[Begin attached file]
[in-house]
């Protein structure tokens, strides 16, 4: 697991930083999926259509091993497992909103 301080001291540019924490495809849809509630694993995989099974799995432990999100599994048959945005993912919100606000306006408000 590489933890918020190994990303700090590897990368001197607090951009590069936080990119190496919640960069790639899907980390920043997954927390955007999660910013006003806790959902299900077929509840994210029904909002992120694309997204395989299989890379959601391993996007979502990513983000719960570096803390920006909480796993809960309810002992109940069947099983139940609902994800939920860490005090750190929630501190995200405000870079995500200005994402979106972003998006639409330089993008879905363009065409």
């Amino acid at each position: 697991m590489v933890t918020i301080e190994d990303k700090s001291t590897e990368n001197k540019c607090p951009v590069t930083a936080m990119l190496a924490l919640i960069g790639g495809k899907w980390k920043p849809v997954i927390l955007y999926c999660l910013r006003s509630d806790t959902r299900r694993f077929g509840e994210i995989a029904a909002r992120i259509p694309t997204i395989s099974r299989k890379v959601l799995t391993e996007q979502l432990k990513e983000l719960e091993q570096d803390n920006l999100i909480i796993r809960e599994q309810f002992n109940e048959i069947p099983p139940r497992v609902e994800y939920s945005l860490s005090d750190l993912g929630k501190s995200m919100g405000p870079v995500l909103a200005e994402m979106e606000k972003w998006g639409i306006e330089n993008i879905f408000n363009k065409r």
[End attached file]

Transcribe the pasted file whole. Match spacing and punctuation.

[in-house]
């Protein structure tokens, strides 16, 4: 697991930083999926259509091993497992909103 301080001291540019924490495809849809509630694993995989099974799995432990999100599994048959945005993912919100606000306006408000 590489933890918020190994990303700090590897990368001197607090951009590069936080990119190496919640960069790639899907980390920043997954927390955007999660910013006003806790959902299900077929509840994210029904909002992120694309997204395989299989890379959601391993996007979502990513983000719960570096803390920006909480796993809960309810002992109940069947099983139940609902994800939920860490005090750190929630501190995200405000870079995500200005994402979106972003998006639409330089993008879905363009065409």
């Amino acid at each position: 697991m590489v933890t918020i301080e190994d990303k700090s001291t590897e990368n001197k540019c607090p951009v590069t930083a936080m990119l190496a924490l919640i960069g790639g495809k899907w980390k920043p849809v997954i927390l955007y999926c999660l910013r006003s509630d806790t959902r299900r694993f077929g509840e994210i995989a029904a909002r992120i259509p694309t997204i395989s099974r299989k890379v959601l799995t391993e996007q979502l432990k990513e983000l719960e091993q570096d803390n920006l999100i909480i796993r809960e599994q309810f002992n109940e048959i069947p099983p139940r497992v609902e994800y939920s945005l860490s005090d750190l993912g929630k501190s995200m919100g405000p870079v995500l909103a200005e994402m979106e606000k972003w998006g639409i306006e330089n993008i879905f408000n363009k065409r």